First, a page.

1 in 5 Americans Has Crypto in Retirement Portfolio, but Which Generation Is Really Banking on It?

Virtual money and digital crypto currency concept.
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Cryptocurrencies have been making their way into mainstream investing for quite some time, including in retirement plans. Despite the downturn the space has been suffering for the past few months, some investors are still banking on the assets for the long term. But not all generations share the same stance regarding incorporating digital assets in retirement plans.

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A new GOBankingRates survey finds that one in five Americans (21%) say they have crypto in their retirement plans.

This is not surprising to many experts, including to Jagdeep Sidhu, the lead developer and president of Syscoin. Sidhu said it’s important to have a wide variety of assets for your retirement, and he also said it’s clear that, even with the current market conditions, digital assets are here to stay.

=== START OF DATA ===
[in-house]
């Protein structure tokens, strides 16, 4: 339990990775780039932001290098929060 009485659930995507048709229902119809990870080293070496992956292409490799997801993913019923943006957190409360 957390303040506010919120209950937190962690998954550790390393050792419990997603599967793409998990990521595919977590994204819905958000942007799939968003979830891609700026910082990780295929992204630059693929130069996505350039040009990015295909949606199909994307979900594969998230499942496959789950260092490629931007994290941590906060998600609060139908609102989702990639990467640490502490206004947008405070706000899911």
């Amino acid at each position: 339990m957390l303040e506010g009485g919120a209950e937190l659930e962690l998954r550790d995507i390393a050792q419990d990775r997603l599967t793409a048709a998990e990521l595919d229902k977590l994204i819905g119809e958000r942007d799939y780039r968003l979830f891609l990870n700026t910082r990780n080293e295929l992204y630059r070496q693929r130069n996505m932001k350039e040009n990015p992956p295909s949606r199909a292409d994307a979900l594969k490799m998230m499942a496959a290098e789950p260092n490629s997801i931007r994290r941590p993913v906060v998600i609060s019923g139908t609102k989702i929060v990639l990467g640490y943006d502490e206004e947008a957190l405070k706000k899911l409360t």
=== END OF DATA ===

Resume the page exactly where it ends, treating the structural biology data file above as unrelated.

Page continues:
“They’re also growing at an astronomical pace. Digital asset networks represent a huge investment opportunity for many people, especially for those who are not poised to retire for decades from now,” Sidhu said, adding that the risk and the reward in the eyes of young investors is just too great not to take up with this asset class.

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Risks include extreme volatility, of course; but, for those who can wait, there are also rewards. A decade from now, blockchain ecosystems will serve as major engines for the global economy, Sidhu said.

“So, generations that grew up within the internet world are naturally intrigued by the forthcoming infrastructure of new internet economies,” Sidhu said.

Gen Z and Millennials Believe in Crypto

Indeed, Gen Z and millennials take the lion’s shares in terms of generations most inclined to include crypto in their retirement plans.